Anyone into cars, knows just how time-consuming it can be, and fun too, browsing the classifieds, thinking about your ‘next project’. And that’s exactly what I’ve been doing ever since I found a wrecked Jayco pop-top camper that I thought would make a great project… See, I needed something to tow it.
I’d already made some notes on the sorts of vehicle I thought would do the job… but with a budget of less than $15,000 to buy something, I needed to shop carefully.
Here are the notes I’d made prior to flicking through Just 4x4s to see what my $15k would get me...
A Jeep Wrangler TJ soft top would be fun for summer and off roading but two fast-growing children aged six and nine, plus a Jayco Eagle Outback Camper exceeded the maximum braked towing capacity.
Toyota LandCruiser 70 Series offers a great V8, and there are lots to choose from. Single Cabs, which are excellent for camping and with loads of room in the tray and they offer the braked towing capacity I’m after, but they don’t offer enough seats. Unfortunately, the dual-cab variant was out of the budget.
What about a LandCruiser 76 Series Wagon? Now, that’s what I call a solid platform to base a build-up on. Sounds like a plan, lots of ex-mine and fleet vehicles out there including ex-rentals. The base models require a fair bit of extras to make them a comfortable family vehicle, and the GXL command a premium. Still on the list if the right vehicle presents its self.
Toyota LandCruiser 200 Series, the king of retained value. All the base models seem to be snapped up for dual-cab ute conversions. Lot’s on offer but the price will see them take all the budget with nothing left for maintainance and accessories. The petrol ones are good value, though. Yes, fuel consumption is higher than for diesel variants, but the $$$ savings on initial purchase over the diesel models buys a lot of unleaded petrol. Still on the list.
Toyota LandCruiser 100 Series, pretty much the same comments as a 200 Series, and also on the ‘consideration’ list.
What about a dual-cab ute?
My last four company vehicles had been dual-cab utes. And they were… A V6 Petrol D40 Nissan Navara which was a good vehicle but very thirsty under load. A Mazda BT-50 followed and gave 150,000km of relatively trouble-free motoring and was fully accessorised. The five-cylinder diesel is a great motor and the whole Ranger/BT-50 Package is a great platform with lots of accessories available but are a bigger vehicle than the other utes in the class.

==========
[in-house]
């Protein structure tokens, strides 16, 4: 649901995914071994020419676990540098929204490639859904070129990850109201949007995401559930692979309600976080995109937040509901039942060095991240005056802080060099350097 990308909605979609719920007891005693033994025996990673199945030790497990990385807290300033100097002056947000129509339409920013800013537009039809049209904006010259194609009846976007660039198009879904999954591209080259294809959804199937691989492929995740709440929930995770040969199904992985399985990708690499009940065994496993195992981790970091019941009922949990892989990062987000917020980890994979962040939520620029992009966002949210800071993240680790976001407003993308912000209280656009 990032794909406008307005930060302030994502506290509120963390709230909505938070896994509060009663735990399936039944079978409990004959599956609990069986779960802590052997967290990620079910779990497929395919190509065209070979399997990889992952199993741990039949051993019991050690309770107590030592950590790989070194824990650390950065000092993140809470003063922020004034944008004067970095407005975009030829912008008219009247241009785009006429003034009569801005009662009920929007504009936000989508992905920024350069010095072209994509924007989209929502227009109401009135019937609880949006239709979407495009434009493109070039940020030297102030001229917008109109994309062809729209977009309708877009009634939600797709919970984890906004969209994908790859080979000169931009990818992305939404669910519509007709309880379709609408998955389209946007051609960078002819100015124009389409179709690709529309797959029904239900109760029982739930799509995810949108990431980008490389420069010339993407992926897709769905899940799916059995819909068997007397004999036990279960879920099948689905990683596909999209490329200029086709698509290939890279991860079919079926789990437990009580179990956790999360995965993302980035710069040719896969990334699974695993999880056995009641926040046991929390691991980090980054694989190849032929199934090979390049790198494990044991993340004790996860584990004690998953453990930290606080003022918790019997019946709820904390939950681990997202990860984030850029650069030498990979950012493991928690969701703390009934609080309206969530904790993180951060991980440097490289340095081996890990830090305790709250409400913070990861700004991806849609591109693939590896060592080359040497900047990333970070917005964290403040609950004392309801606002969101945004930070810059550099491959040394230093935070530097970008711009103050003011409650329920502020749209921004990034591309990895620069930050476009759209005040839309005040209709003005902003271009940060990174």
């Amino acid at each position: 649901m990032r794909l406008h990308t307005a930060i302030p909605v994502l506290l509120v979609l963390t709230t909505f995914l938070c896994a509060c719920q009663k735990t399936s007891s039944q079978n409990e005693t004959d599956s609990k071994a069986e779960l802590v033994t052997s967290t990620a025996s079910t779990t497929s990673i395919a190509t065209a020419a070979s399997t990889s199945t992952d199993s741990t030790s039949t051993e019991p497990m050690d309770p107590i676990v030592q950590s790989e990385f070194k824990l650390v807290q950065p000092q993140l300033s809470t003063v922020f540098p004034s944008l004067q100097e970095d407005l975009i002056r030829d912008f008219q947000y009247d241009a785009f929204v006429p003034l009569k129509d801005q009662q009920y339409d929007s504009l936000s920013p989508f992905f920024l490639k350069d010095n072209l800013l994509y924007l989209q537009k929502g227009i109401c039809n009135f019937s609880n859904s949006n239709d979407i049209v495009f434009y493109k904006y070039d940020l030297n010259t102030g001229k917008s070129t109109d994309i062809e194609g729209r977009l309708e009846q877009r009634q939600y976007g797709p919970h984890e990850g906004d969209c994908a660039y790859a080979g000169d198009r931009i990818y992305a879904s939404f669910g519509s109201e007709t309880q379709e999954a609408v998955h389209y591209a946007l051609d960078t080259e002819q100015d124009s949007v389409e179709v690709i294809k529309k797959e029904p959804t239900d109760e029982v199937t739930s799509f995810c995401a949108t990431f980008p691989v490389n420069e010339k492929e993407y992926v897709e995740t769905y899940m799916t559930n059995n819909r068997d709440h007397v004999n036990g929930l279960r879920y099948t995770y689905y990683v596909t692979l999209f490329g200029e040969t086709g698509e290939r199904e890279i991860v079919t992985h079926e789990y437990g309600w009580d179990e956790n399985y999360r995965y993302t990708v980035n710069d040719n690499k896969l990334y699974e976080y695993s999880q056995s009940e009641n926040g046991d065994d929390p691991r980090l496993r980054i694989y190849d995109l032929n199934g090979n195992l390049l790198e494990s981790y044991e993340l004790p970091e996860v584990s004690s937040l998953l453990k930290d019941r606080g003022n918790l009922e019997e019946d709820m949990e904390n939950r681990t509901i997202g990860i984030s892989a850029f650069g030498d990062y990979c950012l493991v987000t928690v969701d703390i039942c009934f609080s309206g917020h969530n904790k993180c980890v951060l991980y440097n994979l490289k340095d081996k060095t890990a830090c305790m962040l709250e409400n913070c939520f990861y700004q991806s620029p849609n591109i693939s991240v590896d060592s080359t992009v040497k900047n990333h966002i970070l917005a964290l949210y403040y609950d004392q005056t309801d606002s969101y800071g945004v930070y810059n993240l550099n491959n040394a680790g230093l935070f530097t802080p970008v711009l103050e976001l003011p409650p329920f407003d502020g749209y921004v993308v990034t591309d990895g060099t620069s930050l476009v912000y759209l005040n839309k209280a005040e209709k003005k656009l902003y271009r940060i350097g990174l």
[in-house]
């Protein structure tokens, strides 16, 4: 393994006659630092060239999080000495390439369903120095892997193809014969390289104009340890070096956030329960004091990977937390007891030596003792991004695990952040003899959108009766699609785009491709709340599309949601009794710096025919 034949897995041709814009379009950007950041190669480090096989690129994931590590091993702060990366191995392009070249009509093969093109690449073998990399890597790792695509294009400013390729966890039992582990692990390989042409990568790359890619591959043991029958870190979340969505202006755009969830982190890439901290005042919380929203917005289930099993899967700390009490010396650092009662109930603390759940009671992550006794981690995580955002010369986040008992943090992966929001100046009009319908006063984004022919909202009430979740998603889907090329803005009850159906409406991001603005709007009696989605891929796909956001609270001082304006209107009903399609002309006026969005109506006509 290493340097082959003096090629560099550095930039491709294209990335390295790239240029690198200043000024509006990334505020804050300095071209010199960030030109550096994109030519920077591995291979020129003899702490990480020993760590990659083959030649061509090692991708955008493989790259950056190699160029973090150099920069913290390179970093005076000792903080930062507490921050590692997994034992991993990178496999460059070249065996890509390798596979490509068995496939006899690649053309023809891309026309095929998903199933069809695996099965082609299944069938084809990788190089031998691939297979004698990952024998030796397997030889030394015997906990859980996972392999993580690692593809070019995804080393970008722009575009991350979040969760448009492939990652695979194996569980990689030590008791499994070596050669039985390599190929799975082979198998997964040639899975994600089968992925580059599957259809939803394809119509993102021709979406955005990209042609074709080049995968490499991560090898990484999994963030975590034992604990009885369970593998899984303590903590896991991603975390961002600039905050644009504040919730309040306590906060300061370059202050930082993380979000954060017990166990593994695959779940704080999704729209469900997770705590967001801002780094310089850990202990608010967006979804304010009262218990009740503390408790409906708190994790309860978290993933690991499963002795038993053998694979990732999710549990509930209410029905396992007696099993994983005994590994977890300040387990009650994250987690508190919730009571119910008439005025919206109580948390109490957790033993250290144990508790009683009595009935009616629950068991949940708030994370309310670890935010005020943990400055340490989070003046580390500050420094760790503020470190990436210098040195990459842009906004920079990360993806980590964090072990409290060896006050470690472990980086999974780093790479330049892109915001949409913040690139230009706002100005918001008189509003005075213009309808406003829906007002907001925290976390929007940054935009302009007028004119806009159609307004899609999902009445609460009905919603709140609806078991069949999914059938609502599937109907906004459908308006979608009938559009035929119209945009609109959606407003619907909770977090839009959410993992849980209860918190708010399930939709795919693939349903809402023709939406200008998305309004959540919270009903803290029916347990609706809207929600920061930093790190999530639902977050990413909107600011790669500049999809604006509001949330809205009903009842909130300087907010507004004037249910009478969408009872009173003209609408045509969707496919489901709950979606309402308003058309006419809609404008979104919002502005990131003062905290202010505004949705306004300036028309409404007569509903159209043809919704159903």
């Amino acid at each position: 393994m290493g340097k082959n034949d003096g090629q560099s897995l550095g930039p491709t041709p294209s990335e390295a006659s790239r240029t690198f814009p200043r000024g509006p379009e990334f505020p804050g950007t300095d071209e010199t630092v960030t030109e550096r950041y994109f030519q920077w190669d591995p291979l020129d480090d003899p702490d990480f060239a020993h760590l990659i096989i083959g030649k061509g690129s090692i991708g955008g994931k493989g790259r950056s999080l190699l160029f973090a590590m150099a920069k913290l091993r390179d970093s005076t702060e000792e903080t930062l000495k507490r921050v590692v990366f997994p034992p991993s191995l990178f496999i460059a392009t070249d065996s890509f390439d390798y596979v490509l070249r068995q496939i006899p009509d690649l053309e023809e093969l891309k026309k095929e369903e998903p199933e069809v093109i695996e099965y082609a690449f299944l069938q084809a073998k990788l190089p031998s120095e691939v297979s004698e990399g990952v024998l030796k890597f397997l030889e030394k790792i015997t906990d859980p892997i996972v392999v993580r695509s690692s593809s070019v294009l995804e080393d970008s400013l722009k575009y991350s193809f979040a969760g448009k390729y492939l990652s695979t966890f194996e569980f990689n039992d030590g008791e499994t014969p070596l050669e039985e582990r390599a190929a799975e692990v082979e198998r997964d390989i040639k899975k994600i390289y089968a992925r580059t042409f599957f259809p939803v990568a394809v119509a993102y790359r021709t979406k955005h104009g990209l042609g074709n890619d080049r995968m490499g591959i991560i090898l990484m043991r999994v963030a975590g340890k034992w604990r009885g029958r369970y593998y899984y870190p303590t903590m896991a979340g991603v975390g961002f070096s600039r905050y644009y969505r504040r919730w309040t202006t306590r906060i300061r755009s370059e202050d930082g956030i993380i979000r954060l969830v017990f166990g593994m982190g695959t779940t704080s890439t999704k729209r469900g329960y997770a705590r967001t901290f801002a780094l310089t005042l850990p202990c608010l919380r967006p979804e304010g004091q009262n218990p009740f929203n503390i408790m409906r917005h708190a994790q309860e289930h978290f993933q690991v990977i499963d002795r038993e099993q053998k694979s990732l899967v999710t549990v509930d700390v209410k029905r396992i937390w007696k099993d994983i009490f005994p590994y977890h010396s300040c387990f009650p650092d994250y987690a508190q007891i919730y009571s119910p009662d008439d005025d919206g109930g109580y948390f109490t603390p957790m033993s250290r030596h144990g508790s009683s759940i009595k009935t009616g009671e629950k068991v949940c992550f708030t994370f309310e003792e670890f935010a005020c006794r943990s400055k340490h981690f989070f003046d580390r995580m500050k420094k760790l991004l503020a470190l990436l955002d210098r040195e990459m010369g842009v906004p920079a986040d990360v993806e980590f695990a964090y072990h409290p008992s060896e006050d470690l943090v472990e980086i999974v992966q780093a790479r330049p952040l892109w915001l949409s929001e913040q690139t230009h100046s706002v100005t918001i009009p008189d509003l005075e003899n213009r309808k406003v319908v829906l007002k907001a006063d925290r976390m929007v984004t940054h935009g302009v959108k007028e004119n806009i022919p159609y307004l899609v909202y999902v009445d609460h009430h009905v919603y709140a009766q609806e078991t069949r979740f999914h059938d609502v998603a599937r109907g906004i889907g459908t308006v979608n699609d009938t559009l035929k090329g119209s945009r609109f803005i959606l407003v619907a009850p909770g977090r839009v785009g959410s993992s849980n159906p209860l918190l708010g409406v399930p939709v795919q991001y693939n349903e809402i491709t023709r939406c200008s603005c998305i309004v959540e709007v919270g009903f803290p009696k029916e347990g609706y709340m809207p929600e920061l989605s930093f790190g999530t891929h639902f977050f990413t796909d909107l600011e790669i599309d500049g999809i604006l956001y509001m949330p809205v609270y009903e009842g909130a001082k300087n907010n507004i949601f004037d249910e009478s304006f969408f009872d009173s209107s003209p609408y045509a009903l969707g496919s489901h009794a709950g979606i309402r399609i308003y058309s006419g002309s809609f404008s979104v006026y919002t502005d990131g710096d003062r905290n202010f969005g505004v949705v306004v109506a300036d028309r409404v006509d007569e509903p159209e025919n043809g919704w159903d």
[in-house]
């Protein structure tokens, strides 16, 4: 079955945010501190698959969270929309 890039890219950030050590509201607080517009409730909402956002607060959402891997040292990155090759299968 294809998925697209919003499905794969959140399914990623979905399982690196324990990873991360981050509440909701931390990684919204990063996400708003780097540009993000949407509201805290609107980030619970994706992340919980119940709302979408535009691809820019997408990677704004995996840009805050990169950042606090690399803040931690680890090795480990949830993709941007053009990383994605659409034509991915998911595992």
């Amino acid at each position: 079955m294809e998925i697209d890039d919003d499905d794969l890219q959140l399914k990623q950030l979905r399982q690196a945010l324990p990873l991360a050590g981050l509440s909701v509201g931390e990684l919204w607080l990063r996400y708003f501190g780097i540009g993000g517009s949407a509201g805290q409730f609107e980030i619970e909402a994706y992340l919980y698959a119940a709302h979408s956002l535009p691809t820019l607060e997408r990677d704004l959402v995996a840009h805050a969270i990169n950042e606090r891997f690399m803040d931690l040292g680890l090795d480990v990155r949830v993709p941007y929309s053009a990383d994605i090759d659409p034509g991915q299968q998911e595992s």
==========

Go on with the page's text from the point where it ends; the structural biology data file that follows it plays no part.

A current-model Toyota Hilux followed the BT-50, which was a great improvement over previous models but I soon moved away from that and bought a Ford Ranger XLT PX2 which offered lots of refinement over the previous models and improved safety features too, but it’s not a cheap vehicle.
And then a curve ball…
By this stage I had formulated a list of vehicles to consider, then a friend rang for advice. He was buying a new family vehicle and had the same basic requirements as me (only a bigger budget), kids the same age and a Jayco in the shed.
My mate had decided on a new Mitsubishi Pajero Sport, and so had prepared for sale their Holden RA Rodeo. He’d owned it since new, and so it had a full service history, and had been optioned with a Carry Boy Canopy, colour coded TJM Winch Bar, suspension kit, electric brakes and more. Hmmm, are you starting to think what I’m thinking?
It was a total change in direction for me, but this vehicle started to make a lot of sense the more I talked to my mate… The Rodeo was a top of the line model with the factory safety pack of ABS Brakes and airbags, which was out of the ordinary for utes when this one came out.
Would the Rodeo work?
The RA Holden Rodeo arrived in 2003, and by then the Rodeo held around 15-18% of the light commercial market. The new RA variant was considered a big step ahead of the old ute, offering gruntier engines, although the early 3.5-litre V6 petrol was replaced in 2005 by a Holden-sourced 3.6-litre V6 which offered more power and torque than the Isuzu engine and proved more reliable too. Vehicles were offered with either a four-speed auto (with gradient logic control) or five-speed manual transmission; the manual variants offered more torque than their auto-equipped siblings.
The RA Rodeo offers decent ground clearance and 4WD can be engaged on the fly up to 80km/h. A test drive confirmed the top condition of my mate’s vehicle, some minor repairs were noted that would need attention; a roadworthy check that the owners had performed confirmed this.
Before settling on my mates Rodeo, I wandered around some used car yards and looked at other similar-age vehicles to get a benchmark. The Rodeo had been popular with tradies and many of the ones I looked at had suffered a much harder life than the vehicle I was considering.
So, I sat down and asked myself, could I with the help of the aftermarket refine this vehicle to meet the needs of my family? And the answer was, yes. See, it doesn’t need much, just a little bit of extra grunt, a few added creature comforts to update the vehicle and it will become a great all-rounder. A deal was reached with my mate and we settled on a price of around $10k. The Rodeo didn’t have a roadworthy certificate so our DIY project began in earnest.
With the car parked in the shed, I spent a day replacing globes and wipers and adjusting brakes, plus a couple of other minor mechanical jobs; repacking and adjusting the front wheel bearings and stopping a minor oil leak. After a day, we now had a roadworthy vehicle. I had the Rodeo checked over by a mechanic and it was given a tick of approval. It was promptly registered and a new set of numberplates issued.
A family discussion was held to name the vehicle and we settled on Ron, as in Ron Burgundy, the stay-classy Rodeo.
Follow along as we improve Ron, with some modern comforts and increase the performance over the coming months